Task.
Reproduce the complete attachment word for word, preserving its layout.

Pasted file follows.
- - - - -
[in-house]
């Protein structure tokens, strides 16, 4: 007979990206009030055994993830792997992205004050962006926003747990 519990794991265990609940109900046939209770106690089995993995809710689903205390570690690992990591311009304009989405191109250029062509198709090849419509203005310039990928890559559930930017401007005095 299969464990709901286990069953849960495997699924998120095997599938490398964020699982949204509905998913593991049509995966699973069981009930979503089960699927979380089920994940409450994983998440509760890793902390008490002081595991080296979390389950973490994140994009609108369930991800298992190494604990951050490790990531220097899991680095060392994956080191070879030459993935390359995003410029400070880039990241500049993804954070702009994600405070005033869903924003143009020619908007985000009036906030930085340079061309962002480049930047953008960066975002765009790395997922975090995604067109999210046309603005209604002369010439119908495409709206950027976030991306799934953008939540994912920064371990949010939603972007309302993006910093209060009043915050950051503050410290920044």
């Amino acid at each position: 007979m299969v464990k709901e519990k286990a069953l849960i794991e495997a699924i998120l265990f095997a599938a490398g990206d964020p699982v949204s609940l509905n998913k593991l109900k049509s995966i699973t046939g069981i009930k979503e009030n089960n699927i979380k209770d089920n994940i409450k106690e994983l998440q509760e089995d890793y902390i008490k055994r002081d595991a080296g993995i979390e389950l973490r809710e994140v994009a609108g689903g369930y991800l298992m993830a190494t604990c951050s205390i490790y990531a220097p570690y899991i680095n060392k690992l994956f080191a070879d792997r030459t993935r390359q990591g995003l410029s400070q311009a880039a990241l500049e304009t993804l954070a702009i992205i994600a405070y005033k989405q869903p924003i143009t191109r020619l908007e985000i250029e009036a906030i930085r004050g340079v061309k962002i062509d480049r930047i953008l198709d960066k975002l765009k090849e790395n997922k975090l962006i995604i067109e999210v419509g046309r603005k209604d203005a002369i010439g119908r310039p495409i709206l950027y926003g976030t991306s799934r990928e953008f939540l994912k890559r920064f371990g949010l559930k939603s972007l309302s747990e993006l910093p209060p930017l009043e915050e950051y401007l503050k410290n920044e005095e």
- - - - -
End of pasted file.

[in-house]
């Protein structure tokens, strides 16, 4: 007979990206009030055994993830792997992205004050962006926003747990 519990794991265990609940109900046939209770106690089995993995809710689903205390570690690992990591311009304009989405191109250029062509198709090849419509203005310039990928890559559930930017401007005095 299969464990709901286990069953849960495997699924998120095997599938490398964020699982949204509905998913593991049509995966699973069981009930979503089960699927979380089920994940409450994983998440509760890793902390008490002081595991080296979390389950973490994140994009609108369930991800298992190494604990951050490790990531220097899991680095060392994956080191070879030459993935390359995003410029400070880039990241500049993804954070702009994600405070005033869903924003143009020619908007985000009036906030930085340079061309962002480049930047953008960066975002765009790395997922975090995604067109999210046309603005209604002369010439119908495409709206950027976030991306799934953008939540994912920064371990949010939603972007309302993006910093209060009043915050950051503050410290920044």
């Amino acid at each position: 007979m299969v464990k709901e519990k286990a069953l849960i794991e495997a699924i998120l265990f095997a599938a490398g990206d964020p699982v949204s609940l509905n998913k593991l109900k049509s995966i699973t046939g069981i009930k979503e009030n089960n699927i979380k209770d089920n994940i409450k106690e994983l998440q509760e089995d890793y902390i008490k055994r002081d595991a080296g993995i979390e389950l973490r809710e994140v994009a609108g689903g369930y991800l298992m993830a190494t604990c951050s205390i490790y990531a220097p570690y899991i680095n060392k690992l994956f080191a070879d792997r030459t993935r390359q990591g995003l410029s400070q311009a880039a990241l500049e304009t993804l954070a702009i992205i994600a405070y005033k989405q869903p924003i143009t191109r020619l908007e985000i250029e009036a906030i930085r004050g340079v061309k962002i062509d480049r930047i953008l198709d960066k975002l765009k090849e790395n997922k975090l962006i995604i067109e999210v419509g046309r603005k209604d203005a002369i010439g119908r310039p495409i709206l950027y926003g976030t991306s799934r990928e953008f939540l994912k890559r920064f371990g949010l559930k939603s972007l309302s747990e993006l910093p209060p930017l009043e915050e950051y401007l503050k410290n920044e005095e």